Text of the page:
(c) the bearing, if any, the criminal offense or offenses for which the person was previously convicted will have on his fitness or ability to perform one or more such duties or responsibilities;
(d) the time which has elapsed since the occurrence of the criminal offense or offenses;
(e) the age of the person at the time of occurrence of the criminal offense or offenses;
(f) the seriousness of the offense or offenses;
(g) any information produced by the person, or produced on his behalf, in regard to his rehabilitation and good conduct; and
(h) the legitimate interest of the public agency or private employer in protecting property, and the safety and welfare of specific individuals or the general public.
An employer hiring for licensed trades or professions, including positions such as interns and apprentices for such licensed positions, may ask applicants the same questions asked by the trade or professional licensing body in accordance with New York State law. Further, an employer hiring for positions where certain convictions or violations are a bar to employment in that position under New York State or federal law are not prohibited from asking questions about those convictions or violations.
In addition, the prohibitions in the law do not apply:
if the inquiries or other prohibitions in the law are specifically authorized by any other applicable law;
to the Suffolk County Police Department or the Suffolk County Department of Fire, Rescue, and Emergency Services, or to any other employer hiring for “police officer” and “peace officer” positions, as defined by Criminal Procedure Law 51.20 and 52.10;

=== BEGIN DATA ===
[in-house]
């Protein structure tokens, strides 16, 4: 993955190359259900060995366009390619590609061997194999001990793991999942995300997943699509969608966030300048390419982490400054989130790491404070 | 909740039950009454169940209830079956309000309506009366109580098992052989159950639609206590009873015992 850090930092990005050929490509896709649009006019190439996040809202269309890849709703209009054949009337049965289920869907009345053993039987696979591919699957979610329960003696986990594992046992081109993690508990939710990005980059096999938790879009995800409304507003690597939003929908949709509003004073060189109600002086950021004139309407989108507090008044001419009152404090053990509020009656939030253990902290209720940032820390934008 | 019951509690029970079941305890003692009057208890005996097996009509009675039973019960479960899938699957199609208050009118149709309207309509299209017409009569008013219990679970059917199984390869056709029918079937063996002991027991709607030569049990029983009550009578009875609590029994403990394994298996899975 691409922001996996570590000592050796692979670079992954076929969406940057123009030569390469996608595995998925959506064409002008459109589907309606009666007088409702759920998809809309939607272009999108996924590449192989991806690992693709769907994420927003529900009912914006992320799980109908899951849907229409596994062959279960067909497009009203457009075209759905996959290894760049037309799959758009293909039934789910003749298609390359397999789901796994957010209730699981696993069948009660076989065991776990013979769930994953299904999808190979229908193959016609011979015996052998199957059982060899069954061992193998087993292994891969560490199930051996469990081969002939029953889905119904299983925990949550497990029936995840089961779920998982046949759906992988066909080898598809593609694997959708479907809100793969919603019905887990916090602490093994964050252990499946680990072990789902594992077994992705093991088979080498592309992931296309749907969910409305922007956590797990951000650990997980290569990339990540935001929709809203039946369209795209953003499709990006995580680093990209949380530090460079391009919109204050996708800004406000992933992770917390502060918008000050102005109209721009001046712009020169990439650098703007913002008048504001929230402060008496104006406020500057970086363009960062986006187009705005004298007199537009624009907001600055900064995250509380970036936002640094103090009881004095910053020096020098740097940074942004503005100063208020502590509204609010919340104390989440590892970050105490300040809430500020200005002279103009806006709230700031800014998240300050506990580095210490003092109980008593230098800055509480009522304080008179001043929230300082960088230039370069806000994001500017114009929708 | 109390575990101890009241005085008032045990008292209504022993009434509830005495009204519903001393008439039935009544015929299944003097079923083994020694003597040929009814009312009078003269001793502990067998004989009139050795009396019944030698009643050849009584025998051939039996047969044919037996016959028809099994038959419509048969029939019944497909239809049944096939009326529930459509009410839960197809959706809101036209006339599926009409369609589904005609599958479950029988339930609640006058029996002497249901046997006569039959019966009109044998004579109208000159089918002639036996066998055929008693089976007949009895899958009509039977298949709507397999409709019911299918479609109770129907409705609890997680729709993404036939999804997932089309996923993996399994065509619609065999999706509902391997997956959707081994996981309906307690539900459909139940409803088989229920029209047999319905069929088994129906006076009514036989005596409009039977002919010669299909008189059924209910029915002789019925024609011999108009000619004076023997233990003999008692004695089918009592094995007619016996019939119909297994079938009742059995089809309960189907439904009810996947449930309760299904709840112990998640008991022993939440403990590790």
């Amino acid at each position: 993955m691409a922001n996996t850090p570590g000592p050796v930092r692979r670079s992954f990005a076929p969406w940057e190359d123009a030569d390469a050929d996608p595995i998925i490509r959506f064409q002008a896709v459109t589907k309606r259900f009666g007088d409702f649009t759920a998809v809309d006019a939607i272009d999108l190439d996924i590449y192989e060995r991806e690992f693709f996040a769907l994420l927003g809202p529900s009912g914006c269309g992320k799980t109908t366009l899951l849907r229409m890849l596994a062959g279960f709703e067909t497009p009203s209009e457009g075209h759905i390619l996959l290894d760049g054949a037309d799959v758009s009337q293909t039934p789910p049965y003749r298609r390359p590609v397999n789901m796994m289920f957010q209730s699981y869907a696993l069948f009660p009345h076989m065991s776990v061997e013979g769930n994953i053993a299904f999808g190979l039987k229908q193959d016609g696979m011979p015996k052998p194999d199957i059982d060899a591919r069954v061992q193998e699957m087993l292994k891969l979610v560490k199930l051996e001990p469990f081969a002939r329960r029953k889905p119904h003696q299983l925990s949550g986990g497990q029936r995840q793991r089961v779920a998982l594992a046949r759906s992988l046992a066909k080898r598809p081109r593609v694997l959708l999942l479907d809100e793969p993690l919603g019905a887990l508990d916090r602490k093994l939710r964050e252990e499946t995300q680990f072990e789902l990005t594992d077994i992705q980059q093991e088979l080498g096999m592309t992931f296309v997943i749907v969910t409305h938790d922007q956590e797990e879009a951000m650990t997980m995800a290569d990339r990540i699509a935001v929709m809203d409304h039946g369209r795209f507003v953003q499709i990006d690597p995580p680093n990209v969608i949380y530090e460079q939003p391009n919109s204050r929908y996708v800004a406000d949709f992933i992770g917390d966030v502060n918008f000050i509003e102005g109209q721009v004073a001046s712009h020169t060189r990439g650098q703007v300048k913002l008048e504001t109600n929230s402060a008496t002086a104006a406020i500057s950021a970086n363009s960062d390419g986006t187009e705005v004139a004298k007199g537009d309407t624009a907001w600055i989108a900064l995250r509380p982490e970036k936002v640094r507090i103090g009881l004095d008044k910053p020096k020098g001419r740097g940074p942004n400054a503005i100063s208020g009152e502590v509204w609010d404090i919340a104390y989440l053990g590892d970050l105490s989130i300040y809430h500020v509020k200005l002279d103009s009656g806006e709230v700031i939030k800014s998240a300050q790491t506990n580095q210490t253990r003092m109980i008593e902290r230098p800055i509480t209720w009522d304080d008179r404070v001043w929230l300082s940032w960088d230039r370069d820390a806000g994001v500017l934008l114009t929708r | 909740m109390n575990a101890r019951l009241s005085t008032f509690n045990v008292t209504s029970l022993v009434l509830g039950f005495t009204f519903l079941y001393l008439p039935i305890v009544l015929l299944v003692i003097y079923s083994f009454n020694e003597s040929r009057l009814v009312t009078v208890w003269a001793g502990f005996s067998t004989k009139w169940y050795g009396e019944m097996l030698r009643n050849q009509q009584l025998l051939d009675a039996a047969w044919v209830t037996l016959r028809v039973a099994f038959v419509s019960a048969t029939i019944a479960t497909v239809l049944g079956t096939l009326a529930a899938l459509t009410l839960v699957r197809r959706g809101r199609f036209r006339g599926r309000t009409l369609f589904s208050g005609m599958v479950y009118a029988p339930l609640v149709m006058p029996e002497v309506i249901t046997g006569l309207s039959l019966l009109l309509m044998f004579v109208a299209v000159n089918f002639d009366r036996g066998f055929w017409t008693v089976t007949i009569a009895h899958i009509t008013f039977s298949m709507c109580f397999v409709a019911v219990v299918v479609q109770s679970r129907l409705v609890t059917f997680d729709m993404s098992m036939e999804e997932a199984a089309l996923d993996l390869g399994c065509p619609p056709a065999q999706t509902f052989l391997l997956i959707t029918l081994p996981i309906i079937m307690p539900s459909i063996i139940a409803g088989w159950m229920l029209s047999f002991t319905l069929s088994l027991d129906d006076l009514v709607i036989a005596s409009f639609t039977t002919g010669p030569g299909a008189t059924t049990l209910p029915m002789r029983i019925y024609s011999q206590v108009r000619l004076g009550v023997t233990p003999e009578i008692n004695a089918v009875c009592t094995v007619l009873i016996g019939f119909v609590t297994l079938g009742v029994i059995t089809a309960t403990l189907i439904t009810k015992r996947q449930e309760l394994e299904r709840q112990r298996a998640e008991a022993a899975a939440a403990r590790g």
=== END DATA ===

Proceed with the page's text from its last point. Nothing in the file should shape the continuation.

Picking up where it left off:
to any public or private school; or
to any public or private service provider of direct services specific to the care or supervision of children, young adults, senior citizens, or the physically or mentally disabled.
An aggrieved individual may bring a civil action or proceeding against an employer for violating the law for injunctive relief, damages, and other appropriate legal or equitable relief. If successful, the aggrieved individual may be awarded reasonable attorney’s fees at the court’s discretion.
Any person or organization, whether or not an aggrieved party, may file with the Human Rights Commission a complaint alleging a violation of the law. Upon certification by the Director of the Commission that there has been an affirmative finding of probable cause of a discriminatory practice, the Director may request the Commission to commence an action against the accused party, in a court of competent jurisdiction for civil penalties or damages.
Recommendations for Employers
Covered employers hiring for positions located in Suffolk County, New York should consider:
Revising their employment applications to remove any inquiry about criminal history.
Modifying their hiring practices to delay any inquiry about criminal history until the appropriate time period, as applicable. Note that while New York City is the only jurisdiction in New York that requires the employer to wait until after a conditional offer to inquire about criminal history, nationwide employers should consider adopting this practice in all jurisdictions.
Creating a stand-alone criminal history question to present to applicants at the appropriate time, which requests appropriate self-disclosure of criminal history.
Employers throughout the United States, and particularly multi-state employers, should continue to monitor developments in this and related areas of the law, including laws restricting the use of credit history information and the fair credit reporting laws.